On 12 August 2020 at 12:13 pm Adviser1 said:
Thanks Gavin, appreciate your comments. So by engaging a compliance consultant and having the necessary policies, procedures and controls ticks off the 'Governance' required for a one adviser FAP? Unclear on that aspect if you'd like to elaborate?
On 12 August 2020 at 2:25 pm JPHale said:
@Adviser1 this is part of the discussion we need to have as an industry. It is also part of the message we have with the A,B, & C class licenses.

If it is an A license and as a sole adviser it is acceptable to the industry and regulator that peer review is ok, then that sets a lower bar than is potentially ideal. This will likely create a gap between the peer review and the regulatory review of a problem.

As an industry peer review, no matter how experienced, needs to be more robust than that.

As a sole adviser, I like the peer review idea, at the same time it is likely to fail the requirements required for review and it has the optics of cronisim which we need to get away from.

Operating from 15 March 2015 is going to come at an increased cost and it is technically quite different to how many operate today.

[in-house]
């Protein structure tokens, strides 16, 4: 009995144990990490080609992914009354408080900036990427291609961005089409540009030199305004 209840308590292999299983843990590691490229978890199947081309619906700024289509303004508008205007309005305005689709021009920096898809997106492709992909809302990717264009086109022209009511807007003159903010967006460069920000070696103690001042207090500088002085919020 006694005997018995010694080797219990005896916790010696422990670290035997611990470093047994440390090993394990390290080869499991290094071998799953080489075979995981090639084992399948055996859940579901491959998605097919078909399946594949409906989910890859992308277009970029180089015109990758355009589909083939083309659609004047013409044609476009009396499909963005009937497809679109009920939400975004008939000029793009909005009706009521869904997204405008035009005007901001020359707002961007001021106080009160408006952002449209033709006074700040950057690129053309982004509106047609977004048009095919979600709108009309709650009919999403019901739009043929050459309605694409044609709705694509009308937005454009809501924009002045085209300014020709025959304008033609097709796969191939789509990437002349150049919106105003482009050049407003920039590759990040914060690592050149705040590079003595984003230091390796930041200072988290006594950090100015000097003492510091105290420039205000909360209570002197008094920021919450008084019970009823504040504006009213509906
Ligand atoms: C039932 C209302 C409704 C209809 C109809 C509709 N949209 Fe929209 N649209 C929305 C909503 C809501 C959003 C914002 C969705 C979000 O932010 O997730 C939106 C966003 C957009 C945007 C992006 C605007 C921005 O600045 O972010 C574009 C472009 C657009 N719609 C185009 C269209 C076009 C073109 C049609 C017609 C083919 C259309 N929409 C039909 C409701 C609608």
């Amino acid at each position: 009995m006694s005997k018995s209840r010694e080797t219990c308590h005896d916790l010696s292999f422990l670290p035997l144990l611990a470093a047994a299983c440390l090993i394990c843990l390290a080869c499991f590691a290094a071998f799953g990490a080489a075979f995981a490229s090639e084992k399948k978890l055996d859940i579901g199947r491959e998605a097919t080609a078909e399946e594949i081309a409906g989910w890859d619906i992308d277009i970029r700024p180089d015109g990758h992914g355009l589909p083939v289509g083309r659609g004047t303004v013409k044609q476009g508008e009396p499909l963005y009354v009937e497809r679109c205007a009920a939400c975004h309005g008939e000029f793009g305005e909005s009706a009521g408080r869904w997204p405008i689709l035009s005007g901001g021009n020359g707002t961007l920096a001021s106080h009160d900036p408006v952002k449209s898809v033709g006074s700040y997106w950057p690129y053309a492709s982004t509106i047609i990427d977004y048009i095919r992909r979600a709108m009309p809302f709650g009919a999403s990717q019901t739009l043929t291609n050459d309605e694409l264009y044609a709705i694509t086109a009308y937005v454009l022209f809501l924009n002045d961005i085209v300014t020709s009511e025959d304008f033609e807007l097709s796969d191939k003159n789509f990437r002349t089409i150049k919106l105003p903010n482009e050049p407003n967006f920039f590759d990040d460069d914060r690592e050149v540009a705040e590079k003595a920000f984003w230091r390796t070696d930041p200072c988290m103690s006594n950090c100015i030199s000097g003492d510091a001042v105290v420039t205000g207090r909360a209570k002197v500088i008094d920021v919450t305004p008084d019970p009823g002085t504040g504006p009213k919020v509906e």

One thing that hasn't sunk in yet is from March 15 2021, all advisers, regardless of license class, have to be compliant with the new rules.

Yes, they have the exemption for education, but the rest applies.

Which is a different understanding to what is being expressed by a number of advisers.

The new rules start 2021 not 2023. So if you are not already at the stage required by full licensing, you need to get you butt in gear!
On 13 August 2020 at 8:16 am gavin austin adviser business compliance said:
Hi JP, good analogy of what would be a sensible way to approach the new landscape for March 2021.